on it. I love the lush appearance of the
star polyps, but I don’t want the colony to
overrun my whole tank. After the surgery,
all the polyps withdrew, and they have not
reopened since. Is this an unusually long
time for this coral to stay closed up? Is
there a chance the colony won’t recover?
I’d say it’s almost certain that
your green star polyps, most
likely a Pachyclavularia species,
will recover and re-emerge none
the worse for wear. A week or so of staying
closed is nothing to worry about with this
coral. In fact, I’ve had a colony close up and
remain that way for several weeks in response
to pruning or a change in its environment,
such as a lighting upgrade or major water
change. I’ve even seen them begin to re-emerge
one or two polyps at a time only to close up
completely again. Ultimately, they always
seem to come back around, so I wouldn’t
worry. Star polyps are practically bulletproof
as reef invertebrates go, and yours will likely
re-emerge soon, looking as healthy as ever.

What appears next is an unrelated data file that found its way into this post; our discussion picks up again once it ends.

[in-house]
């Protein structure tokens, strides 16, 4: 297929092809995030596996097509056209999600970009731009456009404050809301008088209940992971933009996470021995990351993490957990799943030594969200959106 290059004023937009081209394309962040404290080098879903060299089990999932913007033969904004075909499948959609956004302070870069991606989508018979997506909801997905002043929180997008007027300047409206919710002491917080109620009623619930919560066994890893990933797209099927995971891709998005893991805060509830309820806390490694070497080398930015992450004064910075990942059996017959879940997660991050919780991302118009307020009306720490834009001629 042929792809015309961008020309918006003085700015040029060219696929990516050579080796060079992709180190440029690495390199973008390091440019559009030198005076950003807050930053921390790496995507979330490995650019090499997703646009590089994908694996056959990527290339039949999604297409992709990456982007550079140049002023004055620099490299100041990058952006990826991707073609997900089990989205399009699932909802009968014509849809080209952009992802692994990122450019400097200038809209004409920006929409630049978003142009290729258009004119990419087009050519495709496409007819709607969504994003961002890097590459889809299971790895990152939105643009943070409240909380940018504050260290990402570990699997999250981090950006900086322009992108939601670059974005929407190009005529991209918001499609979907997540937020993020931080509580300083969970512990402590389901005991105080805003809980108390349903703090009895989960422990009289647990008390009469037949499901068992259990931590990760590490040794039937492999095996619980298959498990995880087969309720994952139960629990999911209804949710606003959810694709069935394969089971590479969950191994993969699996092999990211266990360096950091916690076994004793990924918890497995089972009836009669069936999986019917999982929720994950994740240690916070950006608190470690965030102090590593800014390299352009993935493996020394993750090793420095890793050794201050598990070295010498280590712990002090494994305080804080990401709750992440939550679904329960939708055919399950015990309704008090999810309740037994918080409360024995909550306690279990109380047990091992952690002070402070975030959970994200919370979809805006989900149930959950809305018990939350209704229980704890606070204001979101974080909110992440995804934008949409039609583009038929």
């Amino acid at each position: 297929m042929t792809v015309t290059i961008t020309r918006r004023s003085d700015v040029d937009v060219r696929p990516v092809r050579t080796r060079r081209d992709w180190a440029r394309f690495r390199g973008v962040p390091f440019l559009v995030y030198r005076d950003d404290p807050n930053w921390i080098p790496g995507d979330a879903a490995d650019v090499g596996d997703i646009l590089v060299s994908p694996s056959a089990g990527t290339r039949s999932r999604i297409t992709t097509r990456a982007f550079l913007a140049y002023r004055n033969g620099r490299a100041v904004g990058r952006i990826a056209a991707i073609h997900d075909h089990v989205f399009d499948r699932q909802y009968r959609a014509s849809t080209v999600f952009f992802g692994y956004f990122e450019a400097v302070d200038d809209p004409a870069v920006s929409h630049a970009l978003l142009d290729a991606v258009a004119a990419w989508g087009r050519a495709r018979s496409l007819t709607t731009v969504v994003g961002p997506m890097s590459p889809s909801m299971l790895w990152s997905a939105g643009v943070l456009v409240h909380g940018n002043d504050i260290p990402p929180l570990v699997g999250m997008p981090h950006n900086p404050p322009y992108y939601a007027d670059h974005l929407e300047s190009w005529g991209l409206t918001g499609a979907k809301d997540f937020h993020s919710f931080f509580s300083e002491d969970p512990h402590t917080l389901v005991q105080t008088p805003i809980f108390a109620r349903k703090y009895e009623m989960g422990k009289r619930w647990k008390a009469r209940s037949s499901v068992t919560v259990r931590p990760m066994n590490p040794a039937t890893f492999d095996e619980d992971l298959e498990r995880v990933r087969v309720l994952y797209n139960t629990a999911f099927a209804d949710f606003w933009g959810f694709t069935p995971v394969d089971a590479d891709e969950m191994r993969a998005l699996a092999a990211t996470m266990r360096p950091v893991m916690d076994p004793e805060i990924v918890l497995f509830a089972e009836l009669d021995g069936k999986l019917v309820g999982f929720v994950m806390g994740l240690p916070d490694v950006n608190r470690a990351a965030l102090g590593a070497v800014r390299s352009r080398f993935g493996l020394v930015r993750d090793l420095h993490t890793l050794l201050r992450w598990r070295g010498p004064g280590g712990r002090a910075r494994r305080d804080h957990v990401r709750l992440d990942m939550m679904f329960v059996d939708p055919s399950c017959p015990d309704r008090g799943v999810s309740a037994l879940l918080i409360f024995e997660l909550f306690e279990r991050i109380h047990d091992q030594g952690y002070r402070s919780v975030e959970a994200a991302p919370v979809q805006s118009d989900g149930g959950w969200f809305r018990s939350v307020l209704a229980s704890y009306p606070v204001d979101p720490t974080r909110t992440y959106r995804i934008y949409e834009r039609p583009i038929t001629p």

The exceptionally hardy green star polyps
Pachyclavularia sp. are not likely to be
permanently harmed during pruning and will
re-emerge given time.
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I’m 9 years old, and I am
really fascinated by the ocean.
My parents have a really big saltwater
aquarium, and I get to help feed the fish. I
think it’s really neat the way clownfish live
in anemones! Are there other animals that
live together in the ocean besides clownfish
The way clownfishes and
anemones live together is a
special relationship called
symbiosis, and there are lots of
animals that live this way in the ocean. For
example, threespot damselfishes, which are in
the same family as the clownfishes, hide in sea
anemones when they’re small. Then, there’s the
Banggai cardinalfish, which likes to hide in
long-spined sea urchins.
Some other neat examples of this kind of
symbiosis include the tiny anemone shrimps,
which, as you might guess from their name,
hide in sea anemones as well as other ocean
invertebrates. There are also little crabs,
called porcelain crabs, that live in anemones
also (anemones sure house a lot of different
creatures, don’t they?). Of course, we can’t
forget the different species of shrimp gobies—
fishes that share burrows with pistol shrimps.
And that’s just scratching the surface! D